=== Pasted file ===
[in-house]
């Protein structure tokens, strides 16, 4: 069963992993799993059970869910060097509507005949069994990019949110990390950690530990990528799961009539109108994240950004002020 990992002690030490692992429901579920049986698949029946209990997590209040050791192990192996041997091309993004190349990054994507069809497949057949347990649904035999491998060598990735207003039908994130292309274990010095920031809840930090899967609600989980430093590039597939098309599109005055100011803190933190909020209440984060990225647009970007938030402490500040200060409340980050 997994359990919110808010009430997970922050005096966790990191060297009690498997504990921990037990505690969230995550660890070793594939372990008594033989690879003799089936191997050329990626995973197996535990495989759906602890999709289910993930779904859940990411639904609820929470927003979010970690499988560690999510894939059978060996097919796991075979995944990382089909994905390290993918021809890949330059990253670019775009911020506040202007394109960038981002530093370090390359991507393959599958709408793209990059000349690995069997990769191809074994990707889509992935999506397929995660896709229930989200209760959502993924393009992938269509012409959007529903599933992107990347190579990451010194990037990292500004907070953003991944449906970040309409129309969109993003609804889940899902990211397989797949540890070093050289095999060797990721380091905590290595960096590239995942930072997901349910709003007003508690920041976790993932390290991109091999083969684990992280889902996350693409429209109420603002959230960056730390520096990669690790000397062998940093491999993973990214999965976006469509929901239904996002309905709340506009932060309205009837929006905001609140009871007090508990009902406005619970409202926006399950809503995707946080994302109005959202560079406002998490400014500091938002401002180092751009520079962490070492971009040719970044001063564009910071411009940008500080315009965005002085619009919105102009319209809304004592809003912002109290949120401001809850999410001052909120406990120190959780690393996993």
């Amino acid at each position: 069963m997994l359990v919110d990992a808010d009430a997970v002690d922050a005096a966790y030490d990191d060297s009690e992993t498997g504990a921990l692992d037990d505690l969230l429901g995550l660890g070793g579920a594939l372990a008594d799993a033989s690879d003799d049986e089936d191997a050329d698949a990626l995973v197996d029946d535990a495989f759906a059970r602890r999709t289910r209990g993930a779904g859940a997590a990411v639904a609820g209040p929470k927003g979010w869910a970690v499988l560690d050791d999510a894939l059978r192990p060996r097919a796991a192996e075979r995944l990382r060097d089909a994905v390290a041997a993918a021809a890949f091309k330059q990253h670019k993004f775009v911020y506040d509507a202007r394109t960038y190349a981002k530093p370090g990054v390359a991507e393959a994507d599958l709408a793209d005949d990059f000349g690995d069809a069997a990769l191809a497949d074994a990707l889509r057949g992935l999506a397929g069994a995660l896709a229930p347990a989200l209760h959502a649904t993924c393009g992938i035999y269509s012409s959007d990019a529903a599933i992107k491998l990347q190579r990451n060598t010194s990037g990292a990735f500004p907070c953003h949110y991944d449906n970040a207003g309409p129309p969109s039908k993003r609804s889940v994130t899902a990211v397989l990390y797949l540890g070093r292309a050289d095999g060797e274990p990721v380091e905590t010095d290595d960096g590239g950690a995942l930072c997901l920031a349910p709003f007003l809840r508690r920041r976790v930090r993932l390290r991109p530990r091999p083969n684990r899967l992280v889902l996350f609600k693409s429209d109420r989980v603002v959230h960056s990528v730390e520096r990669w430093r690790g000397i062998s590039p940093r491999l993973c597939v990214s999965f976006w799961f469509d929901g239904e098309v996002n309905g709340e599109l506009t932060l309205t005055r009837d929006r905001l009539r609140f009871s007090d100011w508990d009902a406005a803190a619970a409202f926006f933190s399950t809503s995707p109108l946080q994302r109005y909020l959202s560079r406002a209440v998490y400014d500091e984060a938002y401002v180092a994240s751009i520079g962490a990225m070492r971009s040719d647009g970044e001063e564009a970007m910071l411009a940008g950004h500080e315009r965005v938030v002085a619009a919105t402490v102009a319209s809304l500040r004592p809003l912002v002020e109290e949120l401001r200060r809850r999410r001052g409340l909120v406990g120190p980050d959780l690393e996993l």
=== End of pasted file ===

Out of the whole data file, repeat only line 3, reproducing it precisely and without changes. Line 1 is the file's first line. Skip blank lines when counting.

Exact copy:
């Amino acid at each position: 069963m997994l359990v919110d990992a808010d009430a997970v002690d922050a005096a966790y030490d990191d060297s009690e992993t498997g504990a921990l692992d037990d505690l969230l429901g995550l660890g070793g579920a594939l372990a008594d799993a033989s690879d003799d049986e089936d191997a050329d698949a990626l995973v197996d029946d535990a495989f759906a059970r602890r999709t289910r209990g993930a779904g859940a997590a990411v639904a609820g209040p929470k927003g979010w869910a970690v499988l560690d050791d999510a894939l059978r192990p060996r097919a796991a192996e075979r995944l990382r060097d089909a994905v390290a041997a993918a021809a890949f091309k330059q990253h670019k993004f775009v911020y506040d509507a202007r394109t960038y190349a981002k530093p370090g990054v390359a991507e393959a994507d599958l709408a793209d005949d990059f000349g690995d069809a069997a990769l191809a497949d074994a990707l889509r057949g992935l999506a397929g069994a995660l896709a229930p347990a989200l209760h959502a649904t993924c393009g992938i035999y269509s012409s959007d990019a529903a599933i992107k491998l990347q190579r990451n060598t010194s990037g990292a990735f500004p907070c953003h949110y991944d449906n970040a207003g309409p129309p969109s039908k993003r609804s889940v994130t899902a990211v397989l990390y797949l540890g070093r292309a050289d095999g060797e274990p990721v380091e905590t010095d290595d960096g590239g950690a995942l930072c997901l920031a349910p709003f007003l809840r508690r920041r976790v930090r993932l390290r991109p530990r091999p083969n684990r899967l992280v889902l996350f609600k693409s429209d109420r989980v603002v959230h960056s990528v730390e520096r990669w430093r690790g000397i062998s590039p940093r491999l993973c597939v990214s999965f976006w799961f469509d929901g239904e098309v996002n309905g709340e599109l506009t932060l309205t005055r009837d929006r905001l009539r609140f009871s007090d100011w508990d009902a406005a803190a619970a409202f926006f933190s399950t809503s995707p109108l946080q994302r109005y909020l959202s560079r406002a209440v998490y400014d500091e984060a938002y401002v180092a994240s751009i520079g962490a990225m070492r971009s040719d647009g970044e001063e564009a970007m910071l411009a940008g950004h500080e315009r965005v938030v002085a619009a919105t402490v102009a319209s809304l500040r004592p809003l912002v002020e109290e949120l401001r200060r809850r999410r001052g409340l909120v406990g120190p980050d959780l690393e996993l």